JORDAN SIMMONS ranks 2nd among all guards with a 98% PBWR (small sample size alert!). According to Pro Football Focus (“PFF”), he’s only allowed one pressure (it was a hurry) through Week 4. He’s only played 92 total snaps on the year, with most of them coming in Week 3 against DAL when he filled in for RG Damien Lewis. His other snaps have typically come in relief of Mike Iupati at LG. As for his pass blocking, Simmons has allowed just 1 pressure on 67 pass blocking snaps, good for a pressure rate of 1.5%. Again, small sample size, but we’ve seen Simmons flash in 2018 in his breakout game against Aaron Donald before missing all of 2019 with an injury. I think more than anything, Simmons’ performance is a testament to the depth at offensive line. No other Seahawks cracked the top 10 in any other pass/rush win rate metrics at ESPN, including on defense.

ESPN: Run Block Win Rate (“RBWR”)

Rank 22, 69% RBWR

(RBWR calculates how often a run blocker “wins”, and includes wins as preventing gap fills, holding their block, and more, based on assigned responsibilities. Run defense is more nuanced and subjective than pass rush and ESPN acknowledges these difficulties in their model explanation.)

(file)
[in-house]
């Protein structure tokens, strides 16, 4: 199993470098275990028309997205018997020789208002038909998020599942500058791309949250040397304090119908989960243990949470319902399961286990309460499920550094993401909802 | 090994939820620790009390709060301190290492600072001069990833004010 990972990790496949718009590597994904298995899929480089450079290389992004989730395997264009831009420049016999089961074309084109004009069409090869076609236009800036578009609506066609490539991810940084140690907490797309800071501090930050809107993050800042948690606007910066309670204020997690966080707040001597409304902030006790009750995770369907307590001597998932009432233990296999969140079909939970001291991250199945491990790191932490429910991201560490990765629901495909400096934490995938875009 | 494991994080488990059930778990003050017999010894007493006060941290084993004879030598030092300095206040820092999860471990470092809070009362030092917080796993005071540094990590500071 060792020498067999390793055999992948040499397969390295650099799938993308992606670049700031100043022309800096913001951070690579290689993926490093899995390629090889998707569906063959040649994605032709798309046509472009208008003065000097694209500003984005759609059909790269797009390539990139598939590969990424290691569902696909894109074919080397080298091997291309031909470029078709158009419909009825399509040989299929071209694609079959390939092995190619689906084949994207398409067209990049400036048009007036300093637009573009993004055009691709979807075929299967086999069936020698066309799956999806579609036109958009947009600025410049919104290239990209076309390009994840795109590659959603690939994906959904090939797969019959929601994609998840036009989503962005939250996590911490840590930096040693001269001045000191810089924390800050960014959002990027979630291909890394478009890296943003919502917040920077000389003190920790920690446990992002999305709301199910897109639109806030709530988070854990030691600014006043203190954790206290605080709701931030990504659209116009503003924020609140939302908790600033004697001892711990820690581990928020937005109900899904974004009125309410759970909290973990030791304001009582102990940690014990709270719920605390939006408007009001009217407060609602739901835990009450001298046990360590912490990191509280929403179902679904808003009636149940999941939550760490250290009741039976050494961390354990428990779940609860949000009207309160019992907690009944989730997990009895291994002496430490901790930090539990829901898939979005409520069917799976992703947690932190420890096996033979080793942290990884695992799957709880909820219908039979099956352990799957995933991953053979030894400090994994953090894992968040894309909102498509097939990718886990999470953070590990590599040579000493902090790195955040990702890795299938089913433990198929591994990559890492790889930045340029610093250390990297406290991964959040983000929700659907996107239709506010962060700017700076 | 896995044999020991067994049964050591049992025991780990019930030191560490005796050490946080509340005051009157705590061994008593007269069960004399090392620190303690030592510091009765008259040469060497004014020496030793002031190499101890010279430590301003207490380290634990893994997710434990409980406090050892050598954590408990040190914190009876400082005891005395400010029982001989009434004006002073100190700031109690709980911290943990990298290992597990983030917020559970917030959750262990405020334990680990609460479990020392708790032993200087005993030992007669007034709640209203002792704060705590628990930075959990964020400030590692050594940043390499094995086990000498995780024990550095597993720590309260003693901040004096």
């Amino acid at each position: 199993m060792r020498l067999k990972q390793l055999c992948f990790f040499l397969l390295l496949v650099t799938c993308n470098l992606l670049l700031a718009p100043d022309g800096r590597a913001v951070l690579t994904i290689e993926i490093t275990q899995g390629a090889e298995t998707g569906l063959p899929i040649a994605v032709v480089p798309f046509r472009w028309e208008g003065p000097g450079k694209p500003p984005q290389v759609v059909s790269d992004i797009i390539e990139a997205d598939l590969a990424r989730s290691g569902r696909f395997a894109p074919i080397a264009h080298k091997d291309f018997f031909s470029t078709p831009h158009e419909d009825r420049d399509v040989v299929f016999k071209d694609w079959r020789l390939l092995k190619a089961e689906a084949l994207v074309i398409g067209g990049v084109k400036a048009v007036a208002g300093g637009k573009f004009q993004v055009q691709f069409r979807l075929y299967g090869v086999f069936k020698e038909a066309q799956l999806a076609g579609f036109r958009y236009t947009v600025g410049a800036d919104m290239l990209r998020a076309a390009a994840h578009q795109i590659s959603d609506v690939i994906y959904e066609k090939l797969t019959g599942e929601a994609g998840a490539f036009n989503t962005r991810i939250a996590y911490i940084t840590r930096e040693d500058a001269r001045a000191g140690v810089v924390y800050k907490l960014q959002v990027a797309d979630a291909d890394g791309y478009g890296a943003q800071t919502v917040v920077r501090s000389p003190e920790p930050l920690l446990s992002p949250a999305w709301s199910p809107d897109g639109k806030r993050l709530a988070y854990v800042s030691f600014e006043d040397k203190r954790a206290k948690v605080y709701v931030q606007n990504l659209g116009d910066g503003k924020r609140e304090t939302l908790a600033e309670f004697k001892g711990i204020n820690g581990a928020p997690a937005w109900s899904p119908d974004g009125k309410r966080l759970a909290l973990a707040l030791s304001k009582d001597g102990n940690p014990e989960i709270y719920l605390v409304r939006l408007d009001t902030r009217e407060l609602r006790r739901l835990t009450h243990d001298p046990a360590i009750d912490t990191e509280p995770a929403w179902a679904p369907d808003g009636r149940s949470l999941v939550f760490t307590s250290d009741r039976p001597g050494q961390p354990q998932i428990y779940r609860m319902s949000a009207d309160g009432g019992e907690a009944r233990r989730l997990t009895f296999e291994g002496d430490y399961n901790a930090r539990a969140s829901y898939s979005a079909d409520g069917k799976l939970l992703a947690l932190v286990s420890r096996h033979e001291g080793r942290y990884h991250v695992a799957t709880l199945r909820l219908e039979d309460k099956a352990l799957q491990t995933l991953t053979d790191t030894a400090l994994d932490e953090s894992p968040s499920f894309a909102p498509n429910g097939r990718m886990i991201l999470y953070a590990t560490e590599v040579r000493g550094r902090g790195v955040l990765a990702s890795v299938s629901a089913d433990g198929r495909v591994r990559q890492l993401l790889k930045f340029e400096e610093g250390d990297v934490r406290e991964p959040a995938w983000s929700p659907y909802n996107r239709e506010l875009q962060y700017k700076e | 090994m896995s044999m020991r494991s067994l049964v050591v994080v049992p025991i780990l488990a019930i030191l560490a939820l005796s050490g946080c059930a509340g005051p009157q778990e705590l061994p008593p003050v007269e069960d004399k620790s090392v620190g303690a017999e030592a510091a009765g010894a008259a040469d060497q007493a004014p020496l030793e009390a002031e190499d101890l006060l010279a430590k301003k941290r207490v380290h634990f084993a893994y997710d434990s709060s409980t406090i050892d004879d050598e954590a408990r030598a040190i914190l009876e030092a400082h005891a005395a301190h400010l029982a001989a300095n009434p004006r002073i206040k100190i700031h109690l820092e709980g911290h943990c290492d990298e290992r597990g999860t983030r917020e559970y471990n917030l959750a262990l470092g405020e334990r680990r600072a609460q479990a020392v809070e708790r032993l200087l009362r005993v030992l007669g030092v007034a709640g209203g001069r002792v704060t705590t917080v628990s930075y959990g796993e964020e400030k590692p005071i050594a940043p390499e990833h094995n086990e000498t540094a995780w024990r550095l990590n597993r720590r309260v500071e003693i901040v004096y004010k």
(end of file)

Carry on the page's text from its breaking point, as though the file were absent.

I’m now convinced ESPN somehow switched Seattle’s RBWR and PBWR. As an observer, I definitely feel like Seattle’s run blocking ability supersedes its pass blocking. This year, Carson has had some giant holes to run through (more on that later). I wonder if ESPN is overweighting the Travis Homer runs up the middle that go for 0 yards… I seem to remember Homer having some success running outside last season. He’s too small to be running up the gut. DeeJay Dallas, however, looked good running up the middle on his 2 carries against Miami. Get that man some more touches!

PFR: Rushing Yards before Contact per Attempt

Rank 5, 3.1 YBC/A

Generally, if an RB can gain this many yards BEFORE contact, the O-Line is getting pretty good push up front. This seems to directly contradict ESPN’s RBWR, where Seattle is ranked 22nd. We can argue about which metric is better for measuring the O-Line’s success in run blocking, but this is EXACTLY why we use multiple metrics from multiple sites to assess performance. In 2019, the Seahawks gained 2.3 YBC/A, which ranked 14th.